Today's Top Alzheimer's News

Research breakthrough from the University of Cambridge, new statistics on Alzheimer's misdiagnosis, and WomenAgainstAlzheimer's coverage (read more)


  • A May 20, 2013 article reported "Researchers at the University of Cambridge say they have figured out what triggers the runaway formation of proteins associated with neurological disorders like Alzheimer’s, and that their finding paves the way for drugs that can stop the process." According to a statement from the University of Cambridge, "The breakthrough is a vital step closer to increased capabilities for earlier diagnosis of neurological disorders such as Alzheimer’s and Parkinson’s, and opens up possibilities for a new generation of targeted drugs, as scientists say they have uncovered the earliest stages of the development of Alzheimer’s that drugs could possibly target." Also reported on by HuffingtonPostScience Daily, and The Herald Sun

 Must reads

  • A May 20, 2013 Indianapolis Business Journal article reported that one in five Alzheimer's patients are misdiagnosed  According to the article, "Nearly one in five patients diagnosed with Alzheimer’s disease doesn’t actually have the memory-sapping malady, according to a new study sponsored by Eli Lilly and Co. The study results, which will be released Monday afternoon, are part of Indianapolis-based Lilly’s campaign to get the federal Medicare program to pay for use of its imaging agent Amyvid, which received U.S. market approval last year."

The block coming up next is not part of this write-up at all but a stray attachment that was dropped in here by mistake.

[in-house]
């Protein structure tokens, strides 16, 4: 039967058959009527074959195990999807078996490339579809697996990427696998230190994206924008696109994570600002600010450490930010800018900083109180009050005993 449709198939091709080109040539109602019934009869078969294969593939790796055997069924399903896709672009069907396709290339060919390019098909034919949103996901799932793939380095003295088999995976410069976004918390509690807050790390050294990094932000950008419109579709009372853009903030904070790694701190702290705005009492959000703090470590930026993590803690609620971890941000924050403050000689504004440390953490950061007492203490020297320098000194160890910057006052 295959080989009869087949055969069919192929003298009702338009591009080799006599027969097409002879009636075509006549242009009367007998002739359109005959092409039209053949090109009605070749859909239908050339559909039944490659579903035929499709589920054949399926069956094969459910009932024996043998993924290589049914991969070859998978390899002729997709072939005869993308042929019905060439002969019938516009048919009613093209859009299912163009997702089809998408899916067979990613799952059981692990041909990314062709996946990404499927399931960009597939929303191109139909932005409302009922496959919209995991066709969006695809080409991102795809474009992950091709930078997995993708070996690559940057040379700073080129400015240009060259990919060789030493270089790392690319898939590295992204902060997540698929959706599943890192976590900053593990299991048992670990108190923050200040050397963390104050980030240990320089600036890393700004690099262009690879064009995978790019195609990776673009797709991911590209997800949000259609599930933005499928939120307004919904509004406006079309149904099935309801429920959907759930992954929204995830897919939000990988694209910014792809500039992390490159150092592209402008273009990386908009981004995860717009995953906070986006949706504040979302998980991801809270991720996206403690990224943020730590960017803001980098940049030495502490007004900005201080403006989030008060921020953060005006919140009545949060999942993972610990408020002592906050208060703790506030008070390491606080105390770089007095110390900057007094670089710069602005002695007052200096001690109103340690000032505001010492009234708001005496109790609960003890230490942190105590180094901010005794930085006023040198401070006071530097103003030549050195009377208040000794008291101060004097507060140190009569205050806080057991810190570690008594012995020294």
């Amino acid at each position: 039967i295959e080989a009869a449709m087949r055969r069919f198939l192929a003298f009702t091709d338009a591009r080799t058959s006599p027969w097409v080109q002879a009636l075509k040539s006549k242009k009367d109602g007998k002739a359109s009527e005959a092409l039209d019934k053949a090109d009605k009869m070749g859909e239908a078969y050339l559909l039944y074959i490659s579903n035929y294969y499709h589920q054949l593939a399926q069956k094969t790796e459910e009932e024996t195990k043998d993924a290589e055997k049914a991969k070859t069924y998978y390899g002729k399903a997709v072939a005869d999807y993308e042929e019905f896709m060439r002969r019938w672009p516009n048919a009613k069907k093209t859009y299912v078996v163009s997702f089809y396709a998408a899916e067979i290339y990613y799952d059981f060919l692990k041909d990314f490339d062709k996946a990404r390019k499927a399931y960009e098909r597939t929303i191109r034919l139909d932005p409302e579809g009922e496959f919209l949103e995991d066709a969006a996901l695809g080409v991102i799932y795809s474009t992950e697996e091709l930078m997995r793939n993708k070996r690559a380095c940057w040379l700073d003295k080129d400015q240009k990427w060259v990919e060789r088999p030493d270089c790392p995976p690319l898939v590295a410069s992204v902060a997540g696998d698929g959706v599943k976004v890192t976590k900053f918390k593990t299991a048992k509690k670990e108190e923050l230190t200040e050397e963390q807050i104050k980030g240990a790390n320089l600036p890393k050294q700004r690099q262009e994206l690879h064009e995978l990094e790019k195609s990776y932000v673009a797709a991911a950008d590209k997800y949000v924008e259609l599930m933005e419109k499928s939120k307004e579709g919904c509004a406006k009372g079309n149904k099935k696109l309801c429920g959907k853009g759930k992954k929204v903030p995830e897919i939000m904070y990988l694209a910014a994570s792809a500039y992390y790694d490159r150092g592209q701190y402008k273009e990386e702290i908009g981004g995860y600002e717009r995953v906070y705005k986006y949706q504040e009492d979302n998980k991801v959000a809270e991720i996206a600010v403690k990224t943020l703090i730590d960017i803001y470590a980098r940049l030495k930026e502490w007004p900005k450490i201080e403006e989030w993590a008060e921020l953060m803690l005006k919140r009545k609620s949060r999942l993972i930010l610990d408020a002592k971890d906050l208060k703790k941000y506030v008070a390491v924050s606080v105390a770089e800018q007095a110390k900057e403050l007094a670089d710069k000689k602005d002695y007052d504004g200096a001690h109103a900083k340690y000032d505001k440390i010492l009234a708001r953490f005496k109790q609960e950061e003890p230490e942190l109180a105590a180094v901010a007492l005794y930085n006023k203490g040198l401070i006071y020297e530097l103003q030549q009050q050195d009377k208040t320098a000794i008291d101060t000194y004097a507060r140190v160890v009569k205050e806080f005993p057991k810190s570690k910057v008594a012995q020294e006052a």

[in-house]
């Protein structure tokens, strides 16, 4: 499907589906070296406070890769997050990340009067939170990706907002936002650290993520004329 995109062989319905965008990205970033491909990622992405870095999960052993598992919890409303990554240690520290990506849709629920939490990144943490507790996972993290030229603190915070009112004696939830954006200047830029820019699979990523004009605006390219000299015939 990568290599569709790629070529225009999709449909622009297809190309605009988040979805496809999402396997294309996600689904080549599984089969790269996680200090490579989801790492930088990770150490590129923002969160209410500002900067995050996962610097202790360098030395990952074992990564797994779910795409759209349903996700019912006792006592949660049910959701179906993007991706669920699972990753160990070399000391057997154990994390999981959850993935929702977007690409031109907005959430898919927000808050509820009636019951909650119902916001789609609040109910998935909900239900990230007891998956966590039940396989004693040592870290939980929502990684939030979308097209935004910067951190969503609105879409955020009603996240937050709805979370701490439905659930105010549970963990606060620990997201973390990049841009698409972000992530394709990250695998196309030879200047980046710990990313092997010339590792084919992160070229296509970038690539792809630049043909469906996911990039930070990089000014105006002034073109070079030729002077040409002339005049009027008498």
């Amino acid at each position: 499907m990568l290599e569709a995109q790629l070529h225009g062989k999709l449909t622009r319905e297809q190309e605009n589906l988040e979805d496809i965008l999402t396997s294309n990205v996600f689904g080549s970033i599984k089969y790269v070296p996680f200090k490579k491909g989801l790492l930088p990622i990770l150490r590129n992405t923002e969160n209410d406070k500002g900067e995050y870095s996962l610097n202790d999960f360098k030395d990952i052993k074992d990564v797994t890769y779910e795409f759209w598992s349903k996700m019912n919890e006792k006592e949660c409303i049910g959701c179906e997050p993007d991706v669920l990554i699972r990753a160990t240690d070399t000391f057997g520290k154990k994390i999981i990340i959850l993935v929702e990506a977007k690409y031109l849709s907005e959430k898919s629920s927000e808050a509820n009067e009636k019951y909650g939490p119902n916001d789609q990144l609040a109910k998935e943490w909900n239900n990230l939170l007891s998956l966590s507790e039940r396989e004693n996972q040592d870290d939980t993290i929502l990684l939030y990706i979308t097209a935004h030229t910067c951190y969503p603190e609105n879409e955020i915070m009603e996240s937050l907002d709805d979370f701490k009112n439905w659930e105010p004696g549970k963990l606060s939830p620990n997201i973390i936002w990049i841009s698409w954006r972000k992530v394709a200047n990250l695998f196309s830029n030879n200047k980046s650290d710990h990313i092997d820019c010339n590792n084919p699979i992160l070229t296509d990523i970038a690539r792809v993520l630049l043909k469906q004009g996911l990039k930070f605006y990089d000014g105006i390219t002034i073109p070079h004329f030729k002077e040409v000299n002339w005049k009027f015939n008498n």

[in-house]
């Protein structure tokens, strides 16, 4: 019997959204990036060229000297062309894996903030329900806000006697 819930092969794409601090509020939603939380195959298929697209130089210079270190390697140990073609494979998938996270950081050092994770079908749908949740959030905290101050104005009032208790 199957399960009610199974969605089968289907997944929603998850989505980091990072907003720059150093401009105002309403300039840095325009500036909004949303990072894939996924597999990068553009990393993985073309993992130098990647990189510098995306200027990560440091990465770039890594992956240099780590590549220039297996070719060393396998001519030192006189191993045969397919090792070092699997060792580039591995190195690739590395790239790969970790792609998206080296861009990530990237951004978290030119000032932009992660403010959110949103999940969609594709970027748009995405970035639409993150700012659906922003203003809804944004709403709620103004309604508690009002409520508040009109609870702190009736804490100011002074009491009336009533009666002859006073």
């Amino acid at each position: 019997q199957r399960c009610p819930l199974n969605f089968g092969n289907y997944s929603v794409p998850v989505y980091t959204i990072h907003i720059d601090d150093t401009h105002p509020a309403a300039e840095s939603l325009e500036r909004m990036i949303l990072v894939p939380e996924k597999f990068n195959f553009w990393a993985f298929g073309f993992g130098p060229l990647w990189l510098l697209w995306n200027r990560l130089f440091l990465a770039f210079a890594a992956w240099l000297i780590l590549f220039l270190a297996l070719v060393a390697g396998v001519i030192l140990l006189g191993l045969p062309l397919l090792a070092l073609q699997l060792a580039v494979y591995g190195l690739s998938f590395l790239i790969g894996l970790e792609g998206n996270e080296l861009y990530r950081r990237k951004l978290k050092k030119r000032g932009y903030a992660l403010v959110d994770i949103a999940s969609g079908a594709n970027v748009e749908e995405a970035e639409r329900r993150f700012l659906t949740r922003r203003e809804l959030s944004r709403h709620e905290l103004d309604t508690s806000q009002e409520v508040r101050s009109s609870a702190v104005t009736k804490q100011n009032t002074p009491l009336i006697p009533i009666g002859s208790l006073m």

• A May 20, 2013 article reported that a study published in the Proceedings of the National Academy of Sciences "shows that vitamins B6 and B12 combined with folic acid slowed atrophy of gray matter in brain areas affected by Alzheimer’s disease." According to the article, ""It’s the first and only disease-modifying treatment that’s worked," said A. David Smith, professor emeritus of pharmacology at Oxford University in England and senior author of the study. “We have proved the concept that you can modify the disease.”"


  • A May 20, 2013 Women's Health article highlighted the work of WomenAgainstAlzheimer's and the disproportionate impact of Alzheimer's on women. According to the article, "Alzheimer’s disease is disproportionately affecting ladies—and not just the older female population. WomenAgainstAlzheimers, a new network that’s part of USAgainstAlzheimer’s, is currently holding a summit in Washington, D.C. with activists, researchers, and policymakers to raise awareness and encourage more research."


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